This phenomenon is affecting both suppliers to the boating industry, as well as shipping. “UK exports have been good value for money over the past six to twelve months,” says Howard Pridding, the CEO of British Marine, “but our members have seen an increase in the price of imported elements and components, for example, Volvo Penta engines for powerboats.” British Marine represents around 1,600 UK-based boatbuilders, manufacturers of equipment for small craft and other companies involved in all aspects of boating.
A UK maker of vessel steering and control systems said it hadn’t seen any increase in export sales but was seeing the costs of components and materials creeping up, particularly for electronic components manufactured in the Far East, which are priced in USD.
Solar Solve, for its part, doesn’t import many components from overseas, so its manufacturing operations have been insulated somewhat from more costly imports. The company’s UK-based suppliers have, however, raised their prices by between 3% and 5%, Julie said. This has meant that even little things like stationery have become suddenly more expensive.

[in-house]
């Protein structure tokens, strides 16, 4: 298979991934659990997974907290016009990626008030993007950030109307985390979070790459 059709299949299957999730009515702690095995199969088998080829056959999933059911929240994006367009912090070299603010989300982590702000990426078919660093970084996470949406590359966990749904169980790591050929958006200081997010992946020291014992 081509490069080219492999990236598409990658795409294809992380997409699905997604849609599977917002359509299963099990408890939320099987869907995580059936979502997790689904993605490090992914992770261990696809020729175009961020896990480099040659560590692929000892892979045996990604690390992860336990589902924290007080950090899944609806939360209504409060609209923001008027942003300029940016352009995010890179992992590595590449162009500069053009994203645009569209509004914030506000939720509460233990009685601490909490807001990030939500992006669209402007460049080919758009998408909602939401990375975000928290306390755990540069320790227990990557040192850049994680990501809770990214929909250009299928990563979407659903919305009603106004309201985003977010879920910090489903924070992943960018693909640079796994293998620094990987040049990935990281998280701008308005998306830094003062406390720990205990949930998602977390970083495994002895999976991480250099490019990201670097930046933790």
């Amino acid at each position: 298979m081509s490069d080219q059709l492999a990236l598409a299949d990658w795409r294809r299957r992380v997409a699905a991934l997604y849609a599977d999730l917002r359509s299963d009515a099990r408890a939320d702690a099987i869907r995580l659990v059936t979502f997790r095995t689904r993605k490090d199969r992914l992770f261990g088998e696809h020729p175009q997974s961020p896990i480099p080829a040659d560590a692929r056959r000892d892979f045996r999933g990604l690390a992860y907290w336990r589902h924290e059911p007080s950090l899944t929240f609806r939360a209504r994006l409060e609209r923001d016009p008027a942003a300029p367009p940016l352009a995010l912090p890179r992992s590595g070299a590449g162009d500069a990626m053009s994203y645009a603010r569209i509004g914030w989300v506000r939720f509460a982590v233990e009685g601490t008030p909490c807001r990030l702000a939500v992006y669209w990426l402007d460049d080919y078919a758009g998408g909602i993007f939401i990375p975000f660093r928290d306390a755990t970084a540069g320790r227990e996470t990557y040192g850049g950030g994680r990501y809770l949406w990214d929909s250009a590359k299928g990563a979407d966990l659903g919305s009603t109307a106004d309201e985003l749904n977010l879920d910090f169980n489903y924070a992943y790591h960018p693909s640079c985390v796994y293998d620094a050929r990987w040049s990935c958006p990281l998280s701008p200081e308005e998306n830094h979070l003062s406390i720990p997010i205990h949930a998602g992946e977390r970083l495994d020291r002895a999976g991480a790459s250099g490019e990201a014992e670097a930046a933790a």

Solar Solve’s sales to UK-based customers have also taken a hit, which Julie puts down to “Brexit uncertainty”. The company uses dollar and Euro currency accounts to offset any adverse effect on its balance sheet.
The weak pound is a longer term symptom of just how much uncertainty Brexit has created in the UK’s business environment, which some businesses say is affecting long-term contracting.
“Currency exchange is working well and adds significantly to our profit ‘at present’,” a UK manufacturer of marine engineering products said. “However, fixed-term contracts are requesting price reviews, which will lower our margin.
“The Euro/pound rate needs to settle so we can fix prices without arguments on levels. We lost a long-term contract because of Brexit (pound-related as well) because they did not know where UK will be post-Brexit and also where the pound will settle long-term,” the engineering products firm continued.